There have always been dreamers. Men and women who catch a glimpse of something beyond themselves who dare to reach for goals and visions. .. Yet no earthly dreamer can match the greatest of them all, the Dreamer who died on the cross to make His dream a reality. John 1:1 says, "In the beginning was the Word." The literal meaning of logos, the original Greek term translated as "Word," is idea, thought or blueprint. It is an ancient Greek theatrical term describing the work of a playwright as he conceives, or dreams up, the plot of a play. So we could say, "In the beginning was the dream".
Science only means knowledge; and for [Greek] ancients it did only mean knowledge. Thus the favorite science of the Greeks was Astronomy, because it was as abstract as Algebra. ... We may say that the great Greek ideal was to have no use for useful things. The Slave was he who learned useful things; the Freeman was he who learned useless things. This still remains the ideal of many noble men of science, in the sense they do desire truth as the great Greeks desired it; and their attitude is an external protest against vulgarity of utilitarianism.
Gilbert K. Chesterton
Oh, see then, the Simi is not in trouble. I just kill the Greek god and all's fine. (Simi) You can't kill a Greek god, Simi. It's not allowed. (Acheron) There you go again, akri, saying no to the Simi. Don't eat that, Simi. Don't kill that, Simi. Stay here, Simi. Go to Katoteros, Simi, and wait for me to call you. I don't like being told no, akri. (Simi)
This is a very special Greek kind of socialist, all the social democratic parties in Europe are against this idea and I think that the dividing line today in the Greek political system is not the centre right or socialist, the real dividing line is between those parties and those political forces who really believe that Greece should stay in the Eurozone and make the efforts and change, and make the reforms and change the old and Mr Tsipras who is really resisting any kind of change in Greece.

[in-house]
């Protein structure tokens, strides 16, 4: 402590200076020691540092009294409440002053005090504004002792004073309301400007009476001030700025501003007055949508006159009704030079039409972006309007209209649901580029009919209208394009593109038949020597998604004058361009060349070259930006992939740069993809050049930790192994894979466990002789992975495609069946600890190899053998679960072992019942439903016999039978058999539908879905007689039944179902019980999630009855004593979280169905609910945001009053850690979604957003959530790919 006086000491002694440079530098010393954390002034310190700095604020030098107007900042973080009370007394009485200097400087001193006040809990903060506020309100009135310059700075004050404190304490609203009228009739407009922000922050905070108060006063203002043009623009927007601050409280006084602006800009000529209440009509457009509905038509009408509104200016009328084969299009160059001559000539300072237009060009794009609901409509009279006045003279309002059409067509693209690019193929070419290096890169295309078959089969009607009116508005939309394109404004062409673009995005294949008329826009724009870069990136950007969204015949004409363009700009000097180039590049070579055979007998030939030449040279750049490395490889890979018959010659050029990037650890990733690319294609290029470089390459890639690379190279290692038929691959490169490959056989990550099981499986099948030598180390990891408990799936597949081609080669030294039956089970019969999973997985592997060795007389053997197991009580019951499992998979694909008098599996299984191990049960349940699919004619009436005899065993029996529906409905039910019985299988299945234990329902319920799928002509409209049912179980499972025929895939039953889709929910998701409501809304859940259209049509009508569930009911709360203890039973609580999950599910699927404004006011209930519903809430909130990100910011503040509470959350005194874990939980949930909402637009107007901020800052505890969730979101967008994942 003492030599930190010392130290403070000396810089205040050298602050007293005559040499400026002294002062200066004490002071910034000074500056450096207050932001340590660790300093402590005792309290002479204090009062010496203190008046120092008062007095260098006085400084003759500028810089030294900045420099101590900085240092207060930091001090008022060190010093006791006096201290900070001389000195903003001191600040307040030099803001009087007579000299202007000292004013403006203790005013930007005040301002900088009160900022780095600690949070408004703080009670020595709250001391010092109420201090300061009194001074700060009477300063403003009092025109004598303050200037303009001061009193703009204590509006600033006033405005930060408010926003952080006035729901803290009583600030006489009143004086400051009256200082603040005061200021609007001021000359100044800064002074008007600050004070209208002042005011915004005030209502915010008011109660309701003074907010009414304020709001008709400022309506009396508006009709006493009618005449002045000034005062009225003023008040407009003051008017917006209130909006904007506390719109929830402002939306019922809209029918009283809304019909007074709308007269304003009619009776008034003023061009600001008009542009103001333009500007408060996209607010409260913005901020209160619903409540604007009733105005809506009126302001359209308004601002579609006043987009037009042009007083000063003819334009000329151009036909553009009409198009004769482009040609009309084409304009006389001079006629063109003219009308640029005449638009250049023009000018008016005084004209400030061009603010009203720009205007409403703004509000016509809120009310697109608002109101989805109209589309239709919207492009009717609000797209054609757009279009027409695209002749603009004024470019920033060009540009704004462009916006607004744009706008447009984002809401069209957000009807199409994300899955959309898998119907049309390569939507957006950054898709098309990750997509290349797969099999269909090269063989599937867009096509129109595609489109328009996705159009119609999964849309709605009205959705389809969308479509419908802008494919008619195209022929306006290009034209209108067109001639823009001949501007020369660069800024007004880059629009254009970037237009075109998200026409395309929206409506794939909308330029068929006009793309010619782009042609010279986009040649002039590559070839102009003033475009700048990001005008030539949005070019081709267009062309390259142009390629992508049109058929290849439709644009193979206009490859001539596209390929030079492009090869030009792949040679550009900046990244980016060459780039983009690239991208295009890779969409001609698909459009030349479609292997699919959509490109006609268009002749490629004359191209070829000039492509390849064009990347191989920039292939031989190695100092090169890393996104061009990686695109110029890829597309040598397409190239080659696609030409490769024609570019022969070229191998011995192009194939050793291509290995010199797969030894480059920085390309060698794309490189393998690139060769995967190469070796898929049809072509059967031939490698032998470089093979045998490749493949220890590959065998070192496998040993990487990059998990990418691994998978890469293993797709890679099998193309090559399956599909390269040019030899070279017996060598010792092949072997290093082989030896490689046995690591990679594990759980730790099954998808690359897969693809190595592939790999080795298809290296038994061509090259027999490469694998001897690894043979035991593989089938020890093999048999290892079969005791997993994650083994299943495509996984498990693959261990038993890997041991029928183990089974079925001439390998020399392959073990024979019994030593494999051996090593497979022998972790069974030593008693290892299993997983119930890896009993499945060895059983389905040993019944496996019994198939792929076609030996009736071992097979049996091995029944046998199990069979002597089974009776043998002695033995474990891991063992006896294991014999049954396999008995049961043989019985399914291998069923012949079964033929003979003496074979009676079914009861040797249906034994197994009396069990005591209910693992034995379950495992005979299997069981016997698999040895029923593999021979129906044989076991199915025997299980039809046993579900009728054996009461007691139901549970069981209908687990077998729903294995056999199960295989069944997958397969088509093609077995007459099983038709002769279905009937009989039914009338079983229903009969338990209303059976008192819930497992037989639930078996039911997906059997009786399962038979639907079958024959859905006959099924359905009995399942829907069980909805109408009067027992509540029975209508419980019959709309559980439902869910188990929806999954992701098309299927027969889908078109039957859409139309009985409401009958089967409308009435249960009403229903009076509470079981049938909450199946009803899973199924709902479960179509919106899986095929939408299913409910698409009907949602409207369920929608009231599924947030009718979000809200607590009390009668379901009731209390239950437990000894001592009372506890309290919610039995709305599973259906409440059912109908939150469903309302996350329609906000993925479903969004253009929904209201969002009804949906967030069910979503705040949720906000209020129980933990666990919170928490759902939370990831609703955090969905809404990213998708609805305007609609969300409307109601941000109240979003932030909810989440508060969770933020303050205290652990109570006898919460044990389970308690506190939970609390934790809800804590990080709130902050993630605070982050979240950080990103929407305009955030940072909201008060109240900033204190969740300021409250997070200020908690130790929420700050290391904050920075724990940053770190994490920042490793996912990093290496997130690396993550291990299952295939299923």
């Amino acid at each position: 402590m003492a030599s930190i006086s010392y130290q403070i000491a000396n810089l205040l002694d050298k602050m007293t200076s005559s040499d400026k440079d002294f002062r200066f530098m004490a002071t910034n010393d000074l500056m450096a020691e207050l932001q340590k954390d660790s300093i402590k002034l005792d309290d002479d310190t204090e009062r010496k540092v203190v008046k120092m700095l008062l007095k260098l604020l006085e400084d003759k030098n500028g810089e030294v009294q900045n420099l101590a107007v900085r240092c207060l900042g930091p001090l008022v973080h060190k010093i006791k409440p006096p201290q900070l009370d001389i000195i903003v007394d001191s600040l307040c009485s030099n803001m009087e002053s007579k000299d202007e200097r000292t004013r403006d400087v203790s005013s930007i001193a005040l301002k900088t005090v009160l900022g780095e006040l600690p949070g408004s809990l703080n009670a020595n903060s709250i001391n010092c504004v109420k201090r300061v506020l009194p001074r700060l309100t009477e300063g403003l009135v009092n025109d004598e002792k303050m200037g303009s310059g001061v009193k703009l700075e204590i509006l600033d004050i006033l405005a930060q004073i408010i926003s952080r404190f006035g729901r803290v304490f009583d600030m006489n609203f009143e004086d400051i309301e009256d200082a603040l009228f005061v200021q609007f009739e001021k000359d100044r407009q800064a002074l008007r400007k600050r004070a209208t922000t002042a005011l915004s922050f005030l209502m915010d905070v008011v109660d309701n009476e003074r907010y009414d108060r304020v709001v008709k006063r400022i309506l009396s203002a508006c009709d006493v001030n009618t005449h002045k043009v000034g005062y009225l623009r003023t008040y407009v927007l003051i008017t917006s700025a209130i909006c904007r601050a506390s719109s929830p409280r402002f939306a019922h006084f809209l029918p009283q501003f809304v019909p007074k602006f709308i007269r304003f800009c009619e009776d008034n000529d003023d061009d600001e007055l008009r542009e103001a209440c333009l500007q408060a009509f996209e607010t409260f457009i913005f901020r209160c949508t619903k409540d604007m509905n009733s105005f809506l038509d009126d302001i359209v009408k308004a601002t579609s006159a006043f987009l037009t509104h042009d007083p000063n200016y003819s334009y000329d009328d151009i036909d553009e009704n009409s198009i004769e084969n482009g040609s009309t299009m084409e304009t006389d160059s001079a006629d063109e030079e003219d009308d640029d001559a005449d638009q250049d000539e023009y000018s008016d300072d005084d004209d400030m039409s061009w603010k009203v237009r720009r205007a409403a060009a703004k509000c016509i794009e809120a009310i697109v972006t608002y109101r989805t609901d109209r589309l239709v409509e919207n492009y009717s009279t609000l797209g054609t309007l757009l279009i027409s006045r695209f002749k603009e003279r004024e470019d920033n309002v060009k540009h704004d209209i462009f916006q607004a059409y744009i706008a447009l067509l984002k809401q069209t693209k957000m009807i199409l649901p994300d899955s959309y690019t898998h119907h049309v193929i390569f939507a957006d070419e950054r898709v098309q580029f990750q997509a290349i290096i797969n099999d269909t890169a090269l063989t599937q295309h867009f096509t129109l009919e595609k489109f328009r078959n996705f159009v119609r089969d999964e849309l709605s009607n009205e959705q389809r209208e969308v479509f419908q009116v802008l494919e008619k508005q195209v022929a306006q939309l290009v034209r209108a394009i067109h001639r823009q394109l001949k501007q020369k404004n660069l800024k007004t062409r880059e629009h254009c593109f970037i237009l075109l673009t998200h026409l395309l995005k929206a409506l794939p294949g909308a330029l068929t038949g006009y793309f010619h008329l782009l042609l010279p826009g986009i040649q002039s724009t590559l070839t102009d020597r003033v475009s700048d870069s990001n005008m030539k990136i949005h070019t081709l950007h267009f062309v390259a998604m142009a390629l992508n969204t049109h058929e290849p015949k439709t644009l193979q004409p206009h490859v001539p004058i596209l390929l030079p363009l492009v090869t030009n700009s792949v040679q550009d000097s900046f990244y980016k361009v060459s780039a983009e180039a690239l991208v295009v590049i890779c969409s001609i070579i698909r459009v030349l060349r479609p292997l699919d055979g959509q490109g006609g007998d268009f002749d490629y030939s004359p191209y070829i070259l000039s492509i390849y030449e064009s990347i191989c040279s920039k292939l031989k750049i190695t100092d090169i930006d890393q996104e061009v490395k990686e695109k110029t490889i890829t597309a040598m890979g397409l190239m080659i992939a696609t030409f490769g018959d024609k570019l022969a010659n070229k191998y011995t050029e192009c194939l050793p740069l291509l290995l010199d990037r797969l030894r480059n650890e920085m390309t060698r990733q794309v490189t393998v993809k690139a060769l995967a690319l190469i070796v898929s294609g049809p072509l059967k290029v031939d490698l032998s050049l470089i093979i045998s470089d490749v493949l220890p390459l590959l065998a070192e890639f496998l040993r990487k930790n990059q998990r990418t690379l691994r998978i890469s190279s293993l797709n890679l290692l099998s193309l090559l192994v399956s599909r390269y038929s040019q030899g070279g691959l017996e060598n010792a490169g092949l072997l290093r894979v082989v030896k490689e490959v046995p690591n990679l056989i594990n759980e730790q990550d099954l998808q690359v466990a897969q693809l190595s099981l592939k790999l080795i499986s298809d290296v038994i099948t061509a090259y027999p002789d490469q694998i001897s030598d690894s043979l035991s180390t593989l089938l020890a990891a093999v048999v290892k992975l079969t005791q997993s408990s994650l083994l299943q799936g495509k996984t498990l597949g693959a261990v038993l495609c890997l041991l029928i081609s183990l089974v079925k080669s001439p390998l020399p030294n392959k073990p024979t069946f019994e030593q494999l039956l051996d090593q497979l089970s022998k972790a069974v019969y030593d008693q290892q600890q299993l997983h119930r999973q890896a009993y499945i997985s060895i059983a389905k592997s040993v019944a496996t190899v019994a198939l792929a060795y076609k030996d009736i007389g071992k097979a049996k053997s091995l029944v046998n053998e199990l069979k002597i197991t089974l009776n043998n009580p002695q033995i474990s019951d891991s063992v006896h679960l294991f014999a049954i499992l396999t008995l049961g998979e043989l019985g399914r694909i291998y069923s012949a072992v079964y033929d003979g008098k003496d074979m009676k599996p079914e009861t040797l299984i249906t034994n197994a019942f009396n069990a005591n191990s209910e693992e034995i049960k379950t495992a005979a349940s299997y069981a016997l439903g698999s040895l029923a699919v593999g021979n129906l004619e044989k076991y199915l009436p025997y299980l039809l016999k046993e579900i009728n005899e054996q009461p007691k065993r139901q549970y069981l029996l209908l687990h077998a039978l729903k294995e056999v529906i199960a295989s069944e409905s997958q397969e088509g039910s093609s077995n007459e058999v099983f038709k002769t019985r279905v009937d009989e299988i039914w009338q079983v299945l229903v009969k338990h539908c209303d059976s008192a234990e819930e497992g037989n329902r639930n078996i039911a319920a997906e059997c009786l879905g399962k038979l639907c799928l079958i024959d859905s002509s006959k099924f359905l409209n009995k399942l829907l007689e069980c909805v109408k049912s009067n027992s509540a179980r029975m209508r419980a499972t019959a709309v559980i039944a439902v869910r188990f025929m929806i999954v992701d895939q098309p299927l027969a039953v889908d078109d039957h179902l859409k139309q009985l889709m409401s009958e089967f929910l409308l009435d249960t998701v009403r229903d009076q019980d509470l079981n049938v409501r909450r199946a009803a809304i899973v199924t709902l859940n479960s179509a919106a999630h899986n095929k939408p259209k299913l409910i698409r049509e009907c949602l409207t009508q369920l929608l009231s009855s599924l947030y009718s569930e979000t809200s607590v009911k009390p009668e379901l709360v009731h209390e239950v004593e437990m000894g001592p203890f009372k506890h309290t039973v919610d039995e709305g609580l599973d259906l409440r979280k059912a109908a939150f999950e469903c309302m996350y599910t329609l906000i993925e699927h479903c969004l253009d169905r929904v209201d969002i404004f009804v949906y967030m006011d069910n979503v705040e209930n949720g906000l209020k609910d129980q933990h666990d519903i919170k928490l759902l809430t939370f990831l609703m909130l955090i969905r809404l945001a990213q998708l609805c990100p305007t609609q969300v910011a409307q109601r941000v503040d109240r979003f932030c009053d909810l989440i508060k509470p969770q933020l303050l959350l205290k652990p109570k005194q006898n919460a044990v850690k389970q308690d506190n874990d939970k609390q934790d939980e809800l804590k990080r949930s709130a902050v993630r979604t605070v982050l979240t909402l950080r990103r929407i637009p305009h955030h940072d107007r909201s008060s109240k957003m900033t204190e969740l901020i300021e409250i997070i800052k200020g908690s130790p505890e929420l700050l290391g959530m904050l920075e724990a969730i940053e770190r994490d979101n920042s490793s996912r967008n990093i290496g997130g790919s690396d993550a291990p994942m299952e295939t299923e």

Humanists were people who wanted to return to ideas found in old Greek and Latin writing of Greece and Rome, written many centuries earlier. Christian Humanists also wanted to get back to these ideas, but they were mainly concerned with learning about the early Christian Church, before it had become involved with money-making and superstition. They wanted to read the books of the early Church, especially the gospels of Christ, in the original language of Greek, so that they would know exactly what the writings meant. The leader of the Christian Humanists was Desiderius Erasmus (1466-1536), who attacked superstitions in the Catholic Church in his writing.
Michael A. Mullett